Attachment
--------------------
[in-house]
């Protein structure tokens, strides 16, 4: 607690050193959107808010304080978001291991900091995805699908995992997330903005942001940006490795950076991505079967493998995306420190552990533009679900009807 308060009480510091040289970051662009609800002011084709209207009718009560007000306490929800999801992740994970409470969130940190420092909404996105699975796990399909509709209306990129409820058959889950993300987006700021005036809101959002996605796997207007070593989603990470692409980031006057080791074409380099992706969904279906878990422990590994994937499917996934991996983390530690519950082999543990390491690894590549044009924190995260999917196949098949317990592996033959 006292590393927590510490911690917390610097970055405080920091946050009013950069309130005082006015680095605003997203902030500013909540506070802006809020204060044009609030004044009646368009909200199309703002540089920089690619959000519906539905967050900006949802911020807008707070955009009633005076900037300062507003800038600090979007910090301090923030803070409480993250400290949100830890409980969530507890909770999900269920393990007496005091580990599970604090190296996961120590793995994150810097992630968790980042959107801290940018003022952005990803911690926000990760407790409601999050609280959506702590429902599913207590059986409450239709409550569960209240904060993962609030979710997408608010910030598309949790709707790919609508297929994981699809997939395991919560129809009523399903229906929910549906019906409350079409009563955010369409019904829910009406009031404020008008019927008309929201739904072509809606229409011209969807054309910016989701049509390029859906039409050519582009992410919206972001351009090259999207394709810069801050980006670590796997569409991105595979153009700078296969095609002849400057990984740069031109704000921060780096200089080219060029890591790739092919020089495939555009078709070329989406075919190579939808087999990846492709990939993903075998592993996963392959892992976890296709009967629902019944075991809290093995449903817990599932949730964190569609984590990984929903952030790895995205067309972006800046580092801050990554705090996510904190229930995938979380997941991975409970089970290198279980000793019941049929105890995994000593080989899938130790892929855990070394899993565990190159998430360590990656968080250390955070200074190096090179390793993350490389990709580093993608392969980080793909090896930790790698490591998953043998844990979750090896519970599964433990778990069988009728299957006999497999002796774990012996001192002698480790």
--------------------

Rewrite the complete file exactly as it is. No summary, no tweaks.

[in-house]
């Protein structure tokens, strides 16, 4: 607690050193959107808010304080978001291991900091995805699908995992997330903005942001940006490795950076991505079967493998995306420190552990533009679900009807 308060009480510091040289970051662009609800002011084709209207009718009560007000306490929800999801992740994970409470969130940190420092909404996105699975796990399909509709209306990129409820058959889950993300987006700021005036809101959002996605796997207007070593989603990470692409980031006057080791074409380099992706969904279906878990422990590994994937499917996934991996983390530690519950082999543990390491690894590549044009924190995260999917196949098949317990592996033959 006292590393927590510490911690917390610097970055405080920091946050009013950069309130005082006015680095605003997203902030500013909540506070802006809020204060044009609030004044009646368009909200199309703002540089920089690619959000519906539905967050900006949802911020807008707070955009009633005076900037300062507003800038600090979007910090301090923030803070409480993250400290949100830890409980969530507890909770999900269920393990007496005091580990599970604090190296996961120590793995994150810097992630968790980042959107801290940018003022952005990803911690926000990760407790409601999050609280959506702590429902599913207590059986409450239709409550569960209240904060993962609030979710997408608010910030598309949790709707790919609508297929994981699809997939395991919560129809009523399903229906929910549906019906409350079409009563955010369409019904829910009406009031404020008008019927008309929201739904072509809606229409011209969807054309910016989701049509390029859906039409050519582009992410919206972001351009090259999207394709810069801050980006670590796997569409991105595979153009700078296969095609002849400057990984740069031109704000921060780096200089080219060029890591790739092919020089495939555009078709070329989406075919190579939808087999990846492709990939993903075998592993996963392959892992976890296709009967629902019944075991809290093995449903817990599932949730964190569609984590990984929903952030790895995205067309972006800046580092801050990554705090996510904190229930995938979380997941991975409970089970290198279980000793019941049929105890995994000593080989899938130790892929855990070394899993565990190159998430360590990656968080250390955070200074190096090179390793993350490389990709580093993608392969980080793909090896930790790698490591998953043998844990979750090896519970599964433990778990069988009728299957006999497999002796774990012996001192002698480790």